Avoid any competition with your partner about who is the favorite by agreeing to include one another no matter who the child says is their favorite at that time. Be aware that this changes, and that as your child gets into the toddler years he’ll test boundaries by asking one parent something and then asking the other the same question if he knows they’ll give the answer he wants (this is a learning age for the teen years). Make sure you have a united front and don’t compete with your partner. Your kiddo loves you both.

6. Prepare For The Unexpected

Though just six tips don’t really cover everything (I’ll need to add Parts 2-30 later), the last part of this list is pretty important. As you journey into parenthood, understand that nothing ever goes as planned and you should expect the unexpected. Sometimes moms experience severe depression after giving birth and it could take years before she feels like herself again. Giving birth can affect a mom’s sex drive, emotions — everything — but it changes a lot for dads, too. Birth plans are so great to have, but they usually get thrown out the window when it’s finally time to give birth because of one thing or another that happens. Roll with it, be supportive of one another, and know that even if you both wanted a natural birth it’s OK if it isn’t as long as you deliver the baby safely and get to hold her in your arms.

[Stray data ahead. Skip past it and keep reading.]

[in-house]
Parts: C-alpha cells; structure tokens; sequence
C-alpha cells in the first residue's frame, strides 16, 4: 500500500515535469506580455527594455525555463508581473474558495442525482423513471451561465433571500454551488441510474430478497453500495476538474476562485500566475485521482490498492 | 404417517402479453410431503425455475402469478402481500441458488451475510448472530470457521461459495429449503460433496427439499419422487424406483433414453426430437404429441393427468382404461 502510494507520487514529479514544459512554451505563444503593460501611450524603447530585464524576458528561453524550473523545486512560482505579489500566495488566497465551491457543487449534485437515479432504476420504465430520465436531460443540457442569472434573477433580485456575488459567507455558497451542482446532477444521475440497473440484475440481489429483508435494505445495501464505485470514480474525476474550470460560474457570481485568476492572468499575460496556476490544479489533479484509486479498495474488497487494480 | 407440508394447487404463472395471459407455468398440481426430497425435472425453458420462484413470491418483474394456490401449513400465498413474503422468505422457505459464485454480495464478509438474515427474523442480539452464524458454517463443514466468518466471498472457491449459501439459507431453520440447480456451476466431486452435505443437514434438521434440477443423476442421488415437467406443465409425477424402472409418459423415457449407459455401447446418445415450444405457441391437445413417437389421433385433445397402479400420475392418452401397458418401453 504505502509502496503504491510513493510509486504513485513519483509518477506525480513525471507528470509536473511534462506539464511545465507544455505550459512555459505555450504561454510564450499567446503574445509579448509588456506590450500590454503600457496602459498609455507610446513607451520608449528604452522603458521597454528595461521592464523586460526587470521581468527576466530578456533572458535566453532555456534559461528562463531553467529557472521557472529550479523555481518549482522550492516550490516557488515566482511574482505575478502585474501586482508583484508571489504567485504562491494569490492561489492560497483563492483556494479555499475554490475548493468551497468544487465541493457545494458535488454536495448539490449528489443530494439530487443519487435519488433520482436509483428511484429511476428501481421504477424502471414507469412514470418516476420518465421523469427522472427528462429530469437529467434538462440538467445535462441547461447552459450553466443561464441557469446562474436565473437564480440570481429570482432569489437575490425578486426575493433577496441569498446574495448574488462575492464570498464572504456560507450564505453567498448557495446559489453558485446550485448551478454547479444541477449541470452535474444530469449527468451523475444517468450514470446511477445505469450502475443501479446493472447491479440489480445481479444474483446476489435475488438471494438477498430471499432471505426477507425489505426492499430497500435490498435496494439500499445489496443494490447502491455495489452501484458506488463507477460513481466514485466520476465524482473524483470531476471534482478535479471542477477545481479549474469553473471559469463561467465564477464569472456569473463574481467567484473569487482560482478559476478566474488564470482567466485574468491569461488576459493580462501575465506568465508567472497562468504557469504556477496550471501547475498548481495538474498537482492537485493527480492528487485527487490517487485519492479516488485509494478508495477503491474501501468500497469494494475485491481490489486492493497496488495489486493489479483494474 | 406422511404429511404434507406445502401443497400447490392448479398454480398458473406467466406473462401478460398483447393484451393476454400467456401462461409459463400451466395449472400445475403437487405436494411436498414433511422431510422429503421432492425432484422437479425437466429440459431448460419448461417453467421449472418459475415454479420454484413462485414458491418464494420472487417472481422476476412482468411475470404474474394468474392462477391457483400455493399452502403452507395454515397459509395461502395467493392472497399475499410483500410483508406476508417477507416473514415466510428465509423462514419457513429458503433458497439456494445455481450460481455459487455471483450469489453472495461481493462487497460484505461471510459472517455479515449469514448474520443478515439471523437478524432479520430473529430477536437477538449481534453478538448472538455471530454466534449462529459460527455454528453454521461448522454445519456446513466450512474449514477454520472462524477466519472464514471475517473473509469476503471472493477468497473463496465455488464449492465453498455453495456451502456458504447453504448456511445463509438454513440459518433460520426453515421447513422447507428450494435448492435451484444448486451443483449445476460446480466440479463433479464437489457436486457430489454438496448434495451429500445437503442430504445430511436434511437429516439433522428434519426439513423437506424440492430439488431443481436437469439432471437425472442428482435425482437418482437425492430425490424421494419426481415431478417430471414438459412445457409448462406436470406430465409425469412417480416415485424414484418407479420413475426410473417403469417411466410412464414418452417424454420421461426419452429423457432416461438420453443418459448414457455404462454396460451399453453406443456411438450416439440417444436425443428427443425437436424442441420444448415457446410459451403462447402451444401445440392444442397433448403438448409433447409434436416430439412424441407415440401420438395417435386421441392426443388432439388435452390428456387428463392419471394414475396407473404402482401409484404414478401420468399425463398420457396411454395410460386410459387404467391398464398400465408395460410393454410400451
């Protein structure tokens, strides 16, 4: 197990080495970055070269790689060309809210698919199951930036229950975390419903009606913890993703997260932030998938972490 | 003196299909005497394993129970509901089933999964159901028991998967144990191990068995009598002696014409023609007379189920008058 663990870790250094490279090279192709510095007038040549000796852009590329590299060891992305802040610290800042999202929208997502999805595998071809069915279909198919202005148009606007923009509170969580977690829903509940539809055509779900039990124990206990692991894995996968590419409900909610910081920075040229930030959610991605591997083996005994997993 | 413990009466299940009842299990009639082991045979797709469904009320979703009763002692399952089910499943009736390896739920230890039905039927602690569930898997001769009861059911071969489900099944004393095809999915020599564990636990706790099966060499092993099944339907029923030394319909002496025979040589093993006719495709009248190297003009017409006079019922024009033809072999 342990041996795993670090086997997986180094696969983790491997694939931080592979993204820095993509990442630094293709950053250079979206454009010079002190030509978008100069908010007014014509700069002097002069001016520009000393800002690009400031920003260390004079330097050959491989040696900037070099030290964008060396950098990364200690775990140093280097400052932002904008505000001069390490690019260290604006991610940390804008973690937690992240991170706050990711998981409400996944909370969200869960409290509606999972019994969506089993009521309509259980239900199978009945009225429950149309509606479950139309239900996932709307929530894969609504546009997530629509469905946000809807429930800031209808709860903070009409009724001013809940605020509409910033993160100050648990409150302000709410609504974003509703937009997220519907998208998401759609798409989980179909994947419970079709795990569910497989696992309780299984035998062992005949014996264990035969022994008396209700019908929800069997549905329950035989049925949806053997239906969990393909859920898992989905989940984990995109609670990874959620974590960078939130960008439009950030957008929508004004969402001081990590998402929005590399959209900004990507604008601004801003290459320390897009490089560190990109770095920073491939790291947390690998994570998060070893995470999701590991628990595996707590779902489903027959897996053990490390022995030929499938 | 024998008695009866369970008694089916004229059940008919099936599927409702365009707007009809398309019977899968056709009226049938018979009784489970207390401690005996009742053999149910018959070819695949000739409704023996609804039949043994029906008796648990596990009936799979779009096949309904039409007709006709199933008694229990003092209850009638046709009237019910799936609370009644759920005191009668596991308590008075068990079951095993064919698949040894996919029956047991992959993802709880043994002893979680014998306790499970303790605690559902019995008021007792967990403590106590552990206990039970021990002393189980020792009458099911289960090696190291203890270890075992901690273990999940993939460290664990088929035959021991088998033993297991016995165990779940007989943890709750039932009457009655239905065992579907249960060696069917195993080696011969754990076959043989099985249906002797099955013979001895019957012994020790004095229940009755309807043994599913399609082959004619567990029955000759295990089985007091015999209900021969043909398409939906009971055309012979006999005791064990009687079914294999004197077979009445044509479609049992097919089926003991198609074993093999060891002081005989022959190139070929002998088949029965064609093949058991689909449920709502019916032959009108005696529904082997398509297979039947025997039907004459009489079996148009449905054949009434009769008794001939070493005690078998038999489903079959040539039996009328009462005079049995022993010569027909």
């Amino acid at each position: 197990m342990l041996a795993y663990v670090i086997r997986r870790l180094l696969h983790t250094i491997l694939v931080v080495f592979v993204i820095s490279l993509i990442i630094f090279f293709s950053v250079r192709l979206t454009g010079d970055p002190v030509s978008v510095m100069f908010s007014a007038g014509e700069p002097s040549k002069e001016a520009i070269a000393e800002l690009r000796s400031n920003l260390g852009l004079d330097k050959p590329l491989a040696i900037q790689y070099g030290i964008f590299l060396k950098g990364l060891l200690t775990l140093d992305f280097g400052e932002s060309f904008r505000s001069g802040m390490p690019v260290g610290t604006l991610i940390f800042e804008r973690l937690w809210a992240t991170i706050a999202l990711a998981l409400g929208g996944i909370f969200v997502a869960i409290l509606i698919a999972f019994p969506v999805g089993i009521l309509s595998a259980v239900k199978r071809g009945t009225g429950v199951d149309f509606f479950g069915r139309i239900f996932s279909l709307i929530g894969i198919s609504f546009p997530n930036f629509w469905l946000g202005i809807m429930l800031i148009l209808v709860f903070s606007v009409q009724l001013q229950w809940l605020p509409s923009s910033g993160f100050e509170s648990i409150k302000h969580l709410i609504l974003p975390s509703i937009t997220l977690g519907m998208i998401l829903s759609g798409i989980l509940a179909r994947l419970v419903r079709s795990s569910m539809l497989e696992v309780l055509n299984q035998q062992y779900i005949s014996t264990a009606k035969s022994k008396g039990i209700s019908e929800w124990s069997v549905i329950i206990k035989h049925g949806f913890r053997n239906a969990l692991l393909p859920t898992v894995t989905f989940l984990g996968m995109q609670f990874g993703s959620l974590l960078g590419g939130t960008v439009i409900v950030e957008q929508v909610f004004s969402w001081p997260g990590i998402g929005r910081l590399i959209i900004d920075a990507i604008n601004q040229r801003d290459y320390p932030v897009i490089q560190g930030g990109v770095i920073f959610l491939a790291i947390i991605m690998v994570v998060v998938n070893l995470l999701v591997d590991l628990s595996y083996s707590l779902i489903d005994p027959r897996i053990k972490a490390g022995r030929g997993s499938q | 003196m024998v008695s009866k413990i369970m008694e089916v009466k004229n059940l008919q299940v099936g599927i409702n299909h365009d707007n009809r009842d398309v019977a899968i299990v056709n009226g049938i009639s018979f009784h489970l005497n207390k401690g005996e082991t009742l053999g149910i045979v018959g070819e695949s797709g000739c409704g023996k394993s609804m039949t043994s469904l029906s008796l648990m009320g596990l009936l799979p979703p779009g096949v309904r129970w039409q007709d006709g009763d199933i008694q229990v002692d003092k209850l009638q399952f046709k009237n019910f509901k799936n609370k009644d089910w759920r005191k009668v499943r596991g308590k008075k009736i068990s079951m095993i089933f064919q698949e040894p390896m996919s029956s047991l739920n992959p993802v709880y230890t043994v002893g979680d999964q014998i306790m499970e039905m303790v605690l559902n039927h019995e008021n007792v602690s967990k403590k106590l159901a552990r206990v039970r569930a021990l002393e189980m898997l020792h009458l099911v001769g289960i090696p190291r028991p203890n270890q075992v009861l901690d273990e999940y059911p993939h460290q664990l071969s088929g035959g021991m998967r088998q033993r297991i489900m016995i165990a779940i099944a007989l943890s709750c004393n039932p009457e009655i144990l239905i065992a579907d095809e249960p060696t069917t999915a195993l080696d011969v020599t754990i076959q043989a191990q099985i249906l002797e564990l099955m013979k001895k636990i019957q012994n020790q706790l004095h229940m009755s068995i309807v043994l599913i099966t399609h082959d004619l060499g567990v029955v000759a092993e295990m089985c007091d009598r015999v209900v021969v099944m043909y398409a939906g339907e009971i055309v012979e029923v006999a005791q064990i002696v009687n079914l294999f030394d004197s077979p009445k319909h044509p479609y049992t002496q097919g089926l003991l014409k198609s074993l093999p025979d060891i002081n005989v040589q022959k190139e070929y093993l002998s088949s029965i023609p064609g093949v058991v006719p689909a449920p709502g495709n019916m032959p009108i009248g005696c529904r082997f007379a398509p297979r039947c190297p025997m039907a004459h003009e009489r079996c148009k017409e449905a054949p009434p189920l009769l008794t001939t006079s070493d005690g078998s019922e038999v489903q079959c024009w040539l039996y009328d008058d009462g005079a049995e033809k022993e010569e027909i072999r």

There’s no being prepared for the unthinkable — a miscarriage, stillbirth, or death of mom while giving birth — but these are also realities that arise once you’ve decided to take the leap into parenthood, so the one thing you can be prepared for in this journey of the unexpected is to be an emotional support for your partner, and them for you. Talk about possible outcomes and situations that may arise with getting pregnant and becoming parents. It’s a tough discussion, and the unknown is pretty scary, but you’ll be glad it was addressed ahead of time if something ever comes up. And understand that everything you talked about before having the baby may change once you bring the baby home! Check-in with each other again, and make a weekly meeting of it.

What would you add to this list? Share in the comments below!

This post was originally published here on 4/28/15.

6 Things You Need to Know Before Becoming a Dad